The Flash 29 Is An Issue Divided

by Spencer Irwin

This article will contain SPOILERS. If you haven’t read the issue yet, proceed at your own risk!

The bi-weekly shipping schedule DC’s implemented for some of its top books has been a benefit to the speed of the narrative, but it’s been more problematic when it comes to the artwork. While some titles have found elegant solutions to this problem, others have worked their way through fill-in artists almost haphazardly. The Flash, unfortunately, is one of the latter, and issue 29 is especially egregious in that regard.

Artists Pop Mhan and Christian Duce each illustrate half of this issue (which artist worked on which pages is never specified), and their styles couldn’t clash more. There’s something gritty and angular to the first half, while the art in the second is clean and slick; even the coloring of each is worlds apart, despite Hi-Fi coloring the entire issue themselves. At least their pages aren’t randomly assigned and mixed — that would have killed the issue entirely — but there’s still something frustratingly jarring about the whole process, especially knowing that it all stems from a shipping schedule that artists simply can’t keep up with.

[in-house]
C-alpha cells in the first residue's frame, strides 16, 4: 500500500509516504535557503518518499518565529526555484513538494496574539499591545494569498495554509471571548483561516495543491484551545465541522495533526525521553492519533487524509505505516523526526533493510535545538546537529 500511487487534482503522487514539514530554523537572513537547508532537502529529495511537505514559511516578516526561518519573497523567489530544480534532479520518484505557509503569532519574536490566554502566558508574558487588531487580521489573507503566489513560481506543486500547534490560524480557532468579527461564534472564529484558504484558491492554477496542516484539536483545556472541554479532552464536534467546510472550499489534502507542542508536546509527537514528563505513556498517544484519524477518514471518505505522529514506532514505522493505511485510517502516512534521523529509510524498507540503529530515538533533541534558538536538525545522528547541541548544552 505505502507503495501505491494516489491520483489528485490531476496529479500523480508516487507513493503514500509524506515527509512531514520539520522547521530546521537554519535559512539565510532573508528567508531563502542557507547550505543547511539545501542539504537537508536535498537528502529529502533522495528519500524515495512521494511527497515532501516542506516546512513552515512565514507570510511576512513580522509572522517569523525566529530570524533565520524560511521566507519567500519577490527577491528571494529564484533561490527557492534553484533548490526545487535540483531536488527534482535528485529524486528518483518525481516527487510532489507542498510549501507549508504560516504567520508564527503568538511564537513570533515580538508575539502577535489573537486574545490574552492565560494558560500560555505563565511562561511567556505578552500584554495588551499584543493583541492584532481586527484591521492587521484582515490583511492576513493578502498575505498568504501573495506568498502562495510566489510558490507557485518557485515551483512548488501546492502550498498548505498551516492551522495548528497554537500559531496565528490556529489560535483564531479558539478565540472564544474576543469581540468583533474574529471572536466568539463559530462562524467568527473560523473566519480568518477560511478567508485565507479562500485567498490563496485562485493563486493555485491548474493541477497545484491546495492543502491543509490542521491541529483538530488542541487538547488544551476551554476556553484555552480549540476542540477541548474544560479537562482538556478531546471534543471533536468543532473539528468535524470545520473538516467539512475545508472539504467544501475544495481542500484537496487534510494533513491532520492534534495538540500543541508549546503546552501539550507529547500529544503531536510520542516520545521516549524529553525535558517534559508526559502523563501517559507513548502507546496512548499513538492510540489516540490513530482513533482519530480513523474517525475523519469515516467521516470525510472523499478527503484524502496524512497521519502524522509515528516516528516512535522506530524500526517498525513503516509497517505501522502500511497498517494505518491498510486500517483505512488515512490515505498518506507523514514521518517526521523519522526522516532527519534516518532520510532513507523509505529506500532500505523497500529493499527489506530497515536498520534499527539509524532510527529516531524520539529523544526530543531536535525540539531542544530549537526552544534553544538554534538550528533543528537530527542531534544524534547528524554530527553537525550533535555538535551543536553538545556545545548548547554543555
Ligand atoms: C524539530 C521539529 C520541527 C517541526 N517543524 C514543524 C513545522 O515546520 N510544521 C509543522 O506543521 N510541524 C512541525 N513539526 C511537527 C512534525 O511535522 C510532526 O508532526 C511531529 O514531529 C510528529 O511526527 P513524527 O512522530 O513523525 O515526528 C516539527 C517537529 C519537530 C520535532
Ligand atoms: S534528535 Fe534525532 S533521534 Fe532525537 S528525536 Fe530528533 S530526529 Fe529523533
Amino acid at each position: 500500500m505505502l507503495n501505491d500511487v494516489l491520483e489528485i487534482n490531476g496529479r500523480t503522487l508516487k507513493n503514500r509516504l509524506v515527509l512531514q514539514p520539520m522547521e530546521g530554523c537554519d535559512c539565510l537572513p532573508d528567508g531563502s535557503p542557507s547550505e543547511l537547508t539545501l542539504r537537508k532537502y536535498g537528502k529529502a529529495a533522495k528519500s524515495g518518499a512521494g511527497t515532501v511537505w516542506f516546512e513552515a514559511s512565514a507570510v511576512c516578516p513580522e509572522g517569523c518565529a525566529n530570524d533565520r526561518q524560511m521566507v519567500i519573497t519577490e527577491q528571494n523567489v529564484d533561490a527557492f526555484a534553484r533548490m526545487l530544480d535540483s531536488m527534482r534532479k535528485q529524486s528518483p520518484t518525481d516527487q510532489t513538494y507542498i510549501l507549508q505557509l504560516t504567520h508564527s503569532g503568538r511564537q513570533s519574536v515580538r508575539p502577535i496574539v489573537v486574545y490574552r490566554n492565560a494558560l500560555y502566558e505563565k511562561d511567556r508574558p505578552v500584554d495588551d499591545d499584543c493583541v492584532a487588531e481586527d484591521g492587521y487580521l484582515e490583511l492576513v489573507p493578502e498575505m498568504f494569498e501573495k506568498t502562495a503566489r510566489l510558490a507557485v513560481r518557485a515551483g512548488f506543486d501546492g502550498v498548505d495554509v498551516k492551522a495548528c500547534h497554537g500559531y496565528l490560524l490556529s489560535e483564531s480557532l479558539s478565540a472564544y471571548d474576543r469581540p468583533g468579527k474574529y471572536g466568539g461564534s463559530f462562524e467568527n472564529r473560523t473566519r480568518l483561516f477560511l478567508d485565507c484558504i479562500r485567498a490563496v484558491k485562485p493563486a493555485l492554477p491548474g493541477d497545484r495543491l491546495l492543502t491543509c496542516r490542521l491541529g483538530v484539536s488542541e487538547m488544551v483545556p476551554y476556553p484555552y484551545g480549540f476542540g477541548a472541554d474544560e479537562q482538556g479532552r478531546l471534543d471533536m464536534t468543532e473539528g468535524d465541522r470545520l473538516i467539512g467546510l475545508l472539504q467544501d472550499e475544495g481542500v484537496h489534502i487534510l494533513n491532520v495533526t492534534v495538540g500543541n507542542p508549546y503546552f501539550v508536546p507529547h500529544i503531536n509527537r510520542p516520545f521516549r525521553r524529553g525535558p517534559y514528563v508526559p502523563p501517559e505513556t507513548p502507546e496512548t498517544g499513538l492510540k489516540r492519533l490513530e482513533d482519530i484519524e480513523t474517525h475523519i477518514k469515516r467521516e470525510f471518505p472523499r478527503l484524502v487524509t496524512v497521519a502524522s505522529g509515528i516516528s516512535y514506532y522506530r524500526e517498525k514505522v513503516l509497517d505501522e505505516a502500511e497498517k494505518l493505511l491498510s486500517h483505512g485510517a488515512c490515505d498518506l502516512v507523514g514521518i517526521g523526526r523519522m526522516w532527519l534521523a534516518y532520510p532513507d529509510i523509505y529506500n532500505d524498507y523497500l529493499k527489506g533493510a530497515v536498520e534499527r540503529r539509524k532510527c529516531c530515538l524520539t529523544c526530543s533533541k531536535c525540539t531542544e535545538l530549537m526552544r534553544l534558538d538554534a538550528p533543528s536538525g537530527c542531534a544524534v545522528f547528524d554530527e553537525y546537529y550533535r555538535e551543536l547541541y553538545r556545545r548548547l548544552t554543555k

This split also emphasizes another weakness of the issue — Joshua Williamson’s narrative is similarly fragmented. The first half of this issue mostly focuses on the battle between the Flash and Shrapnel and the aftermath, while the latter half pivots its focus to Barry’s internal-scandal investigation at CCPD. While it’s possible that these threads could converge later, for the moment this arc is feeling a little scattered, and this issue like it’s just trying to get from one-plot point to another, table-setting rather than telling one self-contained part of the larger story.

The one idea that consistently runs throughout the entire issue — and, ultimately, keeps it afloat — is Barry’s struggle to essentially relearn how to live his life without his superpowers, now that the Negative Speed Force has completely changed how his abilities work.

The consequences of Barry being unable to use his super speed are inventive, upsetting, and a strong backbone for this arc. I do hope that everything surrounding this idea, though, become more consistent as the story continues.

The conversation doesn’t stop there. What do you wanna talk about from this issue?


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